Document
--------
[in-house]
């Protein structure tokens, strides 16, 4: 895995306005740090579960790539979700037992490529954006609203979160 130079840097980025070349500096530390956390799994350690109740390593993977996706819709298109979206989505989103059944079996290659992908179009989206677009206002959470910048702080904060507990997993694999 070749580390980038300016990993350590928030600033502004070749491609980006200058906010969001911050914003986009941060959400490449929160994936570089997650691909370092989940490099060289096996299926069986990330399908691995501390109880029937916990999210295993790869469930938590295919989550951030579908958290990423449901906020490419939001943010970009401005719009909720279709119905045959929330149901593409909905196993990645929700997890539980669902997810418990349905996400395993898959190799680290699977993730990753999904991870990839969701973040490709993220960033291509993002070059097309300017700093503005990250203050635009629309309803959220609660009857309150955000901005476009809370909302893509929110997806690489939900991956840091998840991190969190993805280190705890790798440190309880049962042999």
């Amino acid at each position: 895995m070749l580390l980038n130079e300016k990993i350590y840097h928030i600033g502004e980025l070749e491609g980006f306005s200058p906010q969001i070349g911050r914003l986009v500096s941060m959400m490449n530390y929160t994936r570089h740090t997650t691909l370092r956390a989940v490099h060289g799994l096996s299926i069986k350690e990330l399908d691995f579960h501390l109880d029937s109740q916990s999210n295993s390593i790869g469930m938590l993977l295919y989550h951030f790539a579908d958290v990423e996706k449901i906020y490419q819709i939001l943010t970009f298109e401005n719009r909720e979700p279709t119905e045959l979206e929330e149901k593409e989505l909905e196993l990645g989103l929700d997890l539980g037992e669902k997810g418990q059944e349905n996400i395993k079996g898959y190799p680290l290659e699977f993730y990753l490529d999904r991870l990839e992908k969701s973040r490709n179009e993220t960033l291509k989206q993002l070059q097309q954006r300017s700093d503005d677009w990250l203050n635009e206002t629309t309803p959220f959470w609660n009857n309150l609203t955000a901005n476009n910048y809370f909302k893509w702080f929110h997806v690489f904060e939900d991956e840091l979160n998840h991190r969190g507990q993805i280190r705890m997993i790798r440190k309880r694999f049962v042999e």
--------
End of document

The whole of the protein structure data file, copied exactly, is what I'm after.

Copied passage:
[in-house]
């Protein structure tokens, strides 16, 4: 895995306005740090579960790539979700037992490529954006609203979160 130079840097980025070349500096530390956390799994350690109740390593993977996706819709298109979206989505989103059944079996290659992908179009989206677009206002959470910048702080904060507990997993694999 070749580390980038300016990993350590928030600033502004070749491609980006200058906010969001911050914003986009941060959400490449929160994936570089997650691909370092989940490099060289096996299926069986990330399908691995501390109880029937916990999210295993790869469930938590295919989550951030579908958290990423449901906020490419939001943010970009401005719009909720279709119905045959929330149901593409909905196993990645929700997890539980669902997810418990349905996400395993898959190799680290699977993730990753999904991870990839969701973040490709993220960033291509993002070059097309300017700093503005990250203050635009629309309803959220609660009857309150955000901005476009809370909302893509929110997806690489939900991956840091998840991190969190993805280190705890790798440190309880049962042999």
């Amino acid at each position: 895995m070749l580390l980038n130079e300016k990993i350590y840097h928030i600033g502004e980025l070749e491609g980006f306005s200058p906010q969001i070349g911050r914003l986009v500096s941060m959400m490449n530390y929160t994936r570089h740090t997650t691909l370092r956390a989940v490099h060289g799994l096996s299926i069986k350690e990330l399908d691995f579960h501390l109880d029937s109740q916990s999210n295993s390593i790869g469930m938590l993977l295919y989550h951030f790539a579908d958290v990423e996706k449901i906020y490419q819709i939001l943010t970009f298109e401005n719009r909720e979700p279709t119905e045959l979206e929330e149901k593409e989505l909905e196993l990645g989103l929700d997890l539980g037992e669902k997810g418990q059944e349905n996400i395993k079996g898959y190799p680290l290659e699977f993730y990753l490529d999904r991870l990839e992908k969701s973040r490709n179009e993220t960033l291509k989206q993002l070059q097309q954006r300017s700093d503005d677009w990250l203050n635009e206002t629309t309803p959220f959470w609660n009857n309150l609203t955000a901005n476009n910048y809370f909302k893509w702080f929110h997806v690489f904060e939900d991956e840091l979160n998840h991190r969190g507990q993805i280190r705890m997993i790798r440190k309880r694999f049962v042999e």